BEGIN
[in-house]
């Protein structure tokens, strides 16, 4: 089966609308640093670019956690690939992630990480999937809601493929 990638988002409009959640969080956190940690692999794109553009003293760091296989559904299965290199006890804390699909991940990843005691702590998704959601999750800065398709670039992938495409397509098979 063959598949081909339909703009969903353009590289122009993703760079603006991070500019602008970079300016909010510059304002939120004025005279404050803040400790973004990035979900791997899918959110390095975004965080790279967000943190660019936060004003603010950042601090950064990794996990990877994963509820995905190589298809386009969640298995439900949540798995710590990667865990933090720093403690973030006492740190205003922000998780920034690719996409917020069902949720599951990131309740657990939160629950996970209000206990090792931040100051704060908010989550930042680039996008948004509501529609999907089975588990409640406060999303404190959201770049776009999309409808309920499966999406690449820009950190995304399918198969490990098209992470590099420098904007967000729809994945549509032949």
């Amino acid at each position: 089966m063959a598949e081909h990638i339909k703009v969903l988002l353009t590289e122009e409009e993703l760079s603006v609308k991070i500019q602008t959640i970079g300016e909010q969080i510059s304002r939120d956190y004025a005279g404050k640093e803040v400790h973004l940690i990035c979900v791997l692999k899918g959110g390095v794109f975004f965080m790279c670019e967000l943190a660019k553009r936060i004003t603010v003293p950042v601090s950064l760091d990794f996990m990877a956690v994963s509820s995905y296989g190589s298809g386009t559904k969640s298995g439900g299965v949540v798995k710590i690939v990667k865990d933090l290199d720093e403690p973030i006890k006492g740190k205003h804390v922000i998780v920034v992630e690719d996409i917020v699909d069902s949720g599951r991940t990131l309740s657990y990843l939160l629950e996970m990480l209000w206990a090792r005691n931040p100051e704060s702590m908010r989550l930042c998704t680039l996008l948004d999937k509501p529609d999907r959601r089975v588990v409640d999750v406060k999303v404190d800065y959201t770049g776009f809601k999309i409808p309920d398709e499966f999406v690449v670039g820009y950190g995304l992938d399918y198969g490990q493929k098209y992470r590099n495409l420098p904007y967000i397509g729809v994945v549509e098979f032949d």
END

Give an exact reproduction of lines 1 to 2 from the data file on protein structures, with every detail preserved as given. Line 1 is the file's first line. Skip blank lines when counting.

[in-house]
């Protein structure tokens, strides 16, 4: 089966609308640093670019956690690939992630990480999937809601493929 990638988002409009959640969080956190940690692999794109553009003293760091296989559904299965290199006890804390699909991940990843005691702590998704959601999750800065398709670039992938495409397509098979 063959598949081909339909703009969903353009590289122009993703760079603006991070500019602008970079300016909010510059304002939120004025005279404050803040400790973004990035979900791997899918959110390095975004965080790279967000943190660019936060004003603010950042601090950064990794996990990877994963509820995905190589298809386009969640298995439900949540798995710590990667865990933090720093403690973030006492740190205003922000998780920034690719996409917020069902949720599951990131309740657990939160629950996970209000206990090792931040100051704060908010989550930042680039996008948004509501529609999907089975588990409640406060999303404190959201770049776009999309409808309920499966999406690449820009950190995304399918198969490990098209992470590099420098904007967000729809994945549509032949």